Another aspect of creating leaders in your organization is how assignments for subordinates are designed and managed. I was very lucky in my first management position to be overwhelmed immediately. What happened was that I was managing a group of… Read More »Creating Leaders in your Organization, Part 2: Leadership and Delegation
Emerging leadership in organizations can be developed, suppressed or ignored. Unfortunately, rather than encourage the emergence of leadership, it is often not considered, or even worse, suppressed. Leadership, as distinguished from management, is present when unprecedented results are produced through… Read More »Creating Leaders in Your Organization, Part 1: Talk is Not Cheap
In most organizations and communities there are a series of agreements that are so clearly ingrained that they have become part of the culture. Mostly, they are not discussed, but they constitute assumptions about how things are. They are virtually… Read More »Background Conversations: What’s At The Top Of Your Ladder?
“It how’s not what you say to the players that counts, it’s what they hear.”
–Red Auerbach, Former Head Coach of the Boston Celtics and 9-time World Champion (in a 10-year span)
Communication is often assumed (or explicitly said) to be a matter of transmitting information from a sender to a receiver. Personally, I think that’s simply broadcasting. Real communication includes both the sending and the receiving—the mutual sharing of the information—and therefore, if it’s not received, it’s not actually communication.
If this is true, you may find that a whole lot of what you thought was communication, really wasn’t. You may also find that this gives you a new perspective from which to craft your communications and that there are some immediate opportunities for increasing your effectiveness and impact. Whether in terms of your marketing, sales, leadership, teamwork or relationships, communication is key—and you can only make the difference you want to make to the degree that your communication is effective.
Constructive criticism is, well, constructive. There is no such thing as “constructive criticism that is hurtful”. There is constructive criticism and there are failed attempts at constructive criticism. How one knows if the criticism was constructive is by looking at the results. If the recipient of said critique is left empowered and has greater clarity after than before, this is constructive. Intending to give constructive criticism and leaving someone less effective, is not. It would serve most of us to develop our skills at both giving and receiving critique. When it actually happens the giving of constructive criticism, is a gift. It makes the recipient more effective and leaves him or her, with increased confidence in their ability.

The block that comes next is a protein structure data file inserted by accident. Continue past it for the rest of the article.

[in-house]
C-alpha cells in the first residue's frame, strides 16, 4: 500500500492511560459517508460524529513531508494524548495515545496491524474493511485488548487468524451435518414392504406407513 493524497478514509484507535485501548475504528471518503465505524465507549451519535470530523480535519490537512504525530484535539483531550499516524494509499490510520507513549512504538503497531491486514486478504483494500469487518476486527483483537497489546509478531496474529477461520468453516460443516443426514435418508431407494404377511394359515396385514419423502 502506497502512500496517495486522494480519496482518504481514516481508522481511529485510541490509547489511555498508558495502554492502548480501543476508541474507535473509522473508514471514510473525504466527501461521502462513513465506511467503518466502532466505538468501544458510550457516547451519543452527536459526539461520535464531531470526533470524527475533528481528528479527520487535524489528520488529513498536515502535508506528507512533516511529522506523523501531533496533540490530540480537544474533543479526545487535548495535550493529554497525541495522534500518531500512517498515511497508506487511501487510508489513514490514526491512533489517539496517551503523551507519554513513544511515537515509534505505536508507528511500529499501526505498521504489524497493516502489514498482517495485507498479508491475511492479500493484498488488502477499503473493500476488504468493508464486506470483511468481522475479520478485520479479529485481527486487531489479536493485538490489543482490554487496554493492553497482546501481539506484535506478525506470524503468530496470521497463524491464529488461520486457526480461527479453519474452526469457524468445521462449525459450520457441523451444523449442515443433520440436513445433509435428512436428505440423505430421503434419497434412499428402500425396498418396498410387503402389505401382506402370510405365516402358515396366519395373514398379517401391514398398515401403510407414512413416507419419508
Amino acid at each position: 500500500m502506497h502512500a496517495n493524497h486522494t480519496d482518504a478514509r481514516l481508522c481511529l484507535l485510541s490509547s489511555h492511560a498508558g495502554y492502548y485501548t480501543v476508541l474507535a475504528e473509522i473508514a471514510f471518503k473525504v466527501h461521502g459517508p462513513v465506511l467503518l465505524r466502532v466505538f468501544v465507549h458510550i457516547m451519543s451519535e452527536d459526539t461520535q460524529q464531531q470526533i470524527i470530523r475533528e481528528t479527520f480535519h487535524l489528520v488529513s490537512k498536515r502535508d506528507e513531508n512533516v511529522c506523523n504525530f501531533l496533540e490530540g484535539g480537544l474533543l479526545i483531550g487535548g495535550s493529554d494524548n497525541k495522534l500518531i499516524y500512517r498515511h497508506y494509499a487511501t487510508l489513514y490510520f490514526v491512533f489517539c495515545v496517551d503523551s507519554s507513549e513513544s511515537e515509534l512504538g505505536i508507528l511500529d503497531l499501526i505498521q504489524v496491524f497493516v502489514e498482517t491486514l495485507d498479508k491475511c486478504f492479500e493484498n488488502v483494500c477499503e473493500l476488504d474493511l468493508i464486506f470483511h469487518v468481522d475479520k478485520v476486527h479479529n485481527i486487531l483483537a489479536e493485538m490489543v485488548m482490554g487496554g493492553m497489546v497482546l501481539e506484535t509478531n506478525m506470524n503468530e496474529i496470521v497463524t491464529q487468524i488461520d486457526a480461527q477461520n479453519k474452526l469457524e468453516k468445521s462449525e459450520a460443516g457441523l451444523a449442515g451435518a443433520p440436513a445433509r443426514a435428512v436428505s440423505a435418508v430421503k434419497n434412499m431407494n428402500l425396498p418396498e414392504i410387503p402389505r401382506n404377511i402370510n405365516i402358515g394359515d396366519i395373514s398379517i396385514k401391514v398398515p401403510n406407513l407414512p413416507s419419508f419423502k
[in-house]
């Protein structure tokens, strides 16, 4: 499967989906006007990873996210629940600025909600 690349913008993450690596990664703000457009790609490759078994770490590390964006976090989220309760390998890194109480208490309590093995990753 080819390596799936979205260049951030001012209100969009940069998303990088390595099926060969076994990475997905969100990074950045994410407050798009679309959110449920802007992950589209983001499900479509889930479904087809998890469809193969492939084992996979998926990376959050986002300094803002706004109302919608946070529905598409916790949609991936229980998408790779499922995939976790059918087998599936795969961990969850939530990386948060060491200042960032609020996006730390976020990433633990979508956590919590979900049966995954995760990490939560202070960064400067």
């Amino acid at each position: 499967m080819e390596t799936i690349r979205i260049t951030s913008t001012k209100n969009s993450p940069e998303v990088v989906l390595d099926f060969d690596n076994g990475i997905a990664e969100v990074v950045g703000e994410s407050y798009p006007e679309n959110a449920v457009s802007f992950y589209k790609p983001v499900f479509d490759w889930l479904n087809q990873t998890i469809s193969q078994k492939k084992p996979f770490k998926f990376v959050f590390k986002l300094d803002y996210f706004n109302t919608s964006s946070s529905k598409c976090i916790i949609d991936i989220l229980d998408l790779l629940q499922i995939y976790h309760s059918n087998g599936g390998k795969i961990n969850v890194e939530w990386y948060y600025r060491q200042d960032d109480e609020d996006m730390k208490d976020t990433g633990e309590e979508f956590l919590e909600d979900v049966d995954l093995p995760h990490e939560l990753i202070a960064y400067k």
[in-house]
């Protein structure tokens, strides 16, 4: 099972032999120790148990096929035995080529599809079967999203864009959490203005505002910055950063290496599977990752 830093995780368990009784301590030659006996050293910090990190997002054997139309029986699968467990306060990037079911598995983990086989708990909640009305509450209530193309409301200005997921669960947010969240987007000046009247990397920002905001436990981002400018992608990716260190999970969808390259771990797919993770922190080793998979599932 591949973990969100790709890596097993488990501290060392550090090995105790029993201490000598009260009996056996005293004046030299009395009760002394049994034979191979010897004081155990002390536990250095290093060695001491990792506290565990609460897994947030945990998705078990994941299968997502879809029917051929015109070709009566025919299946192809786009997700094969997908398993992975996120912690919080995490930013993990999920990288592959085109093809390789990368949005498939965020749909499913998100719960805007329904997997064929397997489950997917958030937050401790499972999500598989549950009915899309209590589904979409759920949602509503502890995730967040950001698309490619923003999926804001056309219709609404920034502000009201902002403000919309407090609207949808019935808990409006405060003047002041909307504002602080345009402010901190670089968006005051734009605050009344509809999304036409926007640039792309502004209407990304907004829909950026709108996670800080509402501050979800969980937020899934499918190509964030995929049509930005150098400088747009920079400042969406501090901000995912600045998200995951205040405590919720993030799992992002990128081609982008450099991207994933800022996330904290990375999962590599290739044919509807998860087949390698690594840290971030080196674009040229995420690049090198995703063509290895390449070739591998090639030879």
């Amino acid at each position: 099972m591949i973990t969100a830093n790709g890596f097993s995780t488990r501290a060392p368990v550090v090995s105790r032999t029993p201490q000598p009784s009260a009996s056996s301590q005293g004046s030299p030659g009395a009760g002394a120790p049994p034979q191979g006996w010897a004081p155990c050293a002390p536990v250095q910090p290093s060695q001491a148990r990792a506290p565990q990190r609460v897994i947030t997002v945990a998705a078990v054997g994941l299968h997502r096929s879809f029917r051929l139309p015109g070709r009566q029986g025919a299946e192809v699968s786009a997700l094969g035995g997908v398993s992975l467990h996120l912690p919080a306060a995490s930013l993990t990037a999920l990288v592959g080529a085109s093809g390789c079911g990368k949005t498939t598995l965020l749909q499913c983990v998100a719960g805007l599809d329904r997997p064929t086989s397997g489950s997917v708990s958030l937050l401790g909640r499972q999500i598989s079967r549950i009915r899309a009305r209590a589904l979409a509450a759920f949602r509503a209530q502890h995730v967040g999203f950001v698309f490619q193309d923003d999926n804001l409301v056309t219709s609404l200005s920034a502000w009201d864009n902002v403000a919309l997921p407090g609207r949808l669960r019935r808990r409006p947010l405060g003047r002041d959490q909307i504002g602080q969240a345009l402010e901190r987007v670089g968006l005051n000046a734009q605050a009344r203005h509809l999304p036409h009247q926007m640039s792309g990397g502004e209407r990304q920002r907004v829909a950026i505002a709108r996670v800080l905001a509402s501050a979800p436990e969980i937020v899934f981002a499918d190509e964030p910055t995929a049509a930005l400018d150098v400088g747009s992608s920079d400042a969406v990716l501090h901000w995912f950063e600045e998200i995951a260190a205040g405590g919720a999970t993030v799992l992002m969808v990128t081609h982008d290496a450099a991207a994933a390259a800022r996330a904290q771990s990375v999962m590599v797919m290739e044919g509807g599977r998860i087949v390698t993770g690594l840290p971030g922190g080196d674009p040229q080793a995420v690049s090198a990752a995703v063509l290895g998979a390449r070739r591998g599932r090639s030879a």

Saying that you’re “customer-service oriented” is not a differentiator. Actually being of service, as demonstrated by contribution and delivering significant value, is. The ability to discern what’s wanted and needed, with the willingness and tools to provide it, will set you apart both in how you are perceived and the results you produce.
While many people in business speak of service (customer service, servant-leadership, etc.), few are willing to step out and provide tremendous value without assurance of direct return. Though that approach seems to make sense and may even seem “obvious” from a traditional business view, it is precisely that “obviousness” that I want to explore. When you examine the validity of the underlying assumptions of the “me first” mentality, you may end up with some new opportunities for impact that would have otherwise eluded you.
The distance from San Francisco to Honolulu, Hawaii is roughly 2,400 Miles. Modern airlines being what they are, this is not a tremendously burdensome or risky journey. Clearly it is a trip undertaken casually by many and with little fear. And yet, if one misses Hawaii by say 10% and keeps flying, there is little likelihood of survival.
For most of us a 10% margin of error is far smaller than we tolerate in our business lives. Many organizations routinely miss objectives by margins much larger, and for most, this is considered du rigor.
This segment concludes this series on leadership…
Doug: I have been on both sides of the leadership scenario you describe and have had some victories and have made some pretty big mistakes. I remember one situation where I was new in a leadership position and had a substantial project to get done under great pressure. The people who were truly on my team allowed me both the freedom to ask a lot of them and the leeway to make mistakes. The challenge came with people who joined the team later, after the project had momentum.
Doug: Great, so a leader is someone who produces extraordinary results and around whom other leaders emerge and for the moment we are discussing specifically leaders of teams of people rather than people who “lead themselves”. You mention the hurdles of producing the result and in my experience the hurdles are a critical part of the process.
How does a leader get a team of people, each of whom may have issues or challenges personally, through a process of producing the intended results?